The Role of Perceived Self-Efficacy in Controlling Behavior
Samson, Jennifer Esther Glassman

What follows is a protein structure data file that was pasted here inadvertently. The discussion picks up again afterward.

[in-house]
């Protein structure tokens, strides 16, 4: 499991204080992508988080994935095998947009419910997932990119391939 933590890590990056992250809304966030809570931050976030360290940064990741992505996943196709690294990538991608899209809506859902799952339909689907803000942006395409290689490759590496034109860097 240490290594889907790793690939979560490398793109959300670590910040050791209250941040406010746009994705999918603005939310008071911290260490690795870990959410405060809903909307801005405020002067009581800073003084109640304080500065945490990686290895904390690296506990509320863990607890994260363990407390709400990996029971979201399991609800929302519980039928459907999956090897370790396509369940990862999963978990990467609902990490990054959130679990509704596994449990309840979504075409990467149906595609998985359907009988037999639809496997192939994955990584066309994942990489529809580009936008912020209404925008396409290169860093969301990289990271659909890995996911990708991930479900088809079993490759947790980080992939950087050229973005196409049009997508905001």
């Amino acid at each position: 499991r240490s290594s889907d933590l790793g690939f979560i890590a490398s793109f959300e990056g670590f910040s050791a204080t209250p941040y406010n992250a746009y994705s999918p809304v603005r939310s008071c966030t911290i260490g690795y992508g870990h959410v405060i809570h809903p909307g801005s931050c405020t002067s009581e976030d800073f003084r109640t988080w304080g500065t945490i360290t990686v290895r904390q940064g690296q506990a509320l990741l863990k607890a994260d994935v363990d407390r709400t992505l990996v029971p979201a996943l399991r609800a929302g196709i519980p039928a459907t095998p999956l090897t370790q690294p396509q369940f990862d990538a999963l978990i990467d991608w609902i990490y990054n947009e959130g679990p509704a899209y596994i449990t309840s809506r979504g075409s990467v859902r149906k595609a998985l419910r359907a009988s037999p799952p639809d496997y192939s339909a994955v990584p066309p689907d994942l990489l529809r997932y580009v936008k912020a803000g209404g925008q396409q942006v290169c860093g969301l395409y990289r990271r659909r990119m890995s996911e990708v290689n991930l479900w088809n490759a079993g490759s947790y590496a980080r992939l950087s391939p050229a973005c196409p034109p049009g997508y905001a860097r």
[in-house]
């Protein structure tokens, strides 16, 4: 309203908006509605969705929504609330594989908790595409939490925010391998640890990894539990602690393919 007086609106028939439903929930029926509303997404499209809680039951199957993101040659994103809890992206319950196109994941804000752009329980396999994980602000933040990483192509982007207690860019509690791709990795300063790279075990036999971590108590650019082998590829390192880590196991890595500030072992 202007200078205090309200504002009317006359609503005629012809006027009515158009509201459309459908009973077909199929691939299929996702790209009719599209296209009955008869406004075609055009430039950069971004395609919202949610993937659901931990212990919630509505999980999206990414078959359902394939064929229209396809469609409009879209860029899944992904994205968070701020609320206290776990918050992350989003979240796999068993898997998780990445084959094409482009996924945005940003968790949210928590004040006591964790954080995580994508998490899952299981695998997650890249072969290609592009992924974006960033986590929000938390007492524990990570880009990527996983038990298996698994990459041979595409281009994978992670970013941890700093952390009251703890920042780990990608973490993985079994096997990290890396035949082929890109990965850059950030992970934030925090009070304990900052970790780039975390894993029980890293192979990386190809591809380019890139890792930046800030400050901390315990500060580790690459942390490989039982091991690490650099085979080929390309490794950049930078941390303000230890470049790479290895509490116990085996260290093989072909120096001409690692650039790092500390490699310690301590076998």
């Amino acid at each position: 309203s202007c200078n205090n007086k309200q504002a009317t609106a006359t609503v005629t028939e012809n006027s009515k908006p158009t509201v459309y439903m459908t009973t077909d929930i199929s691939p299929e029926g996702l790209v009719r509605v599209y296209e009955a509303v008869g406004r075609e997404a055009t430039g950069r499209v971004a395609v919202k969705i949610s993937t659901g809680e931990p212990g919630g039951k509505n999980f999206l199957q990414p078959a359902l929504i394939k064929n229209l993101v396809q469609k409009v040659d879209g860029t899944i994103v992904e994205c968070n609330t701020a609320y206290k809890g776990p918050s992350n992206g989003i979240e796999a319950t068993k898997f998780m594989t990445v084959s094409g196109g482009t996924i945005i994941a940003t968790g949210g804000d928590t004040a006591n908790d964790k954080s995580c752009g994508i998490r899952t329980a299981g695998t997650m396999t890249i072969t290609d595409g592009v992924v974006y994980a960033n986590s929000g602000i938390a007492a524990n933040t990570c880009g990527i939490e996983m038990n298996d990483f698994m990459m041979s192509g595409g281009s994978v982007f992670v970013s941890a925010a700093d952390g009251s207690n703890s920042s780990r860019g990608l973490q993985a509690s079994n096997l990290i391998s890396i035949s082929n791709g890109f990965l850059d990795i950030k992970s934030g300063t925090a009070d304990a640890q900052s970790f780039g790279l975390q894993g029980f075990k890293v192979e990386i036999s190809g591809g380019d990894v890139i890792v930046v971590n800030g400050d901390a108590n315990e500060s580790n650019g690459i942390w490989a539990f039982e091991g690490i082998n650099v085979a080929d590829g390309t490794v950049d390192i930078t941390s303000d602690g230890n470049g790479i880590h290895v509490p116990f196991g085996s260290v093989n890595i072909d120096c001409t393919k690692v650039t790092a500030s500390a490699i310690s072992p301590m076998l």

Previous research, grounded in Social Information Processing (SIP) theory (Crick & Dodge, 1994), found that children’s perceived self-efficacy for inhibiting aggression predicted their reputation as “aggressive” (Perry et al., 1986) or a “bully” (Gottheil & Dubow, 2001). Social Information Processing theory suggests that deficits in social competence result from deficiencies in one or more social problem-solving steps, including that perceived self-efficacy for performing a particular strategy may influence whether that strategy is enacted (Crick & Dodge, 1994). Lemerise and Arsenio (2000) add that emotion may play a role in these deficits, in part by inhibiting one’s ability to proceed reasonably through the process, and research has shown that the regulation of emotion is an important predictor of socially competent behavior (Eisenberg et al., 2000). Thus, the current study suggests that perceived self-efficacy for inhibiting aggression can be reconceptualized as perceived self-efficacy for controlling emotionally-driven behaviors, and examines how well children’s perceived self-efficacy to control their behavior predicts externalizing behavior problems when the emotional impetus for the behavior is explicitly stated. Results suggest that a relationship does exist but it is not as simple as originally hypothesized. Specifically, increased student-reported perceived self-efficacy to control behavior was related to increased teacher-reports of rule-breaking behavior, and neither aggressive behavior nor general externalizing behavior problems were related to perceived self-efficacy. Possible explanations for this relationship as well as directions for future work are also discussed.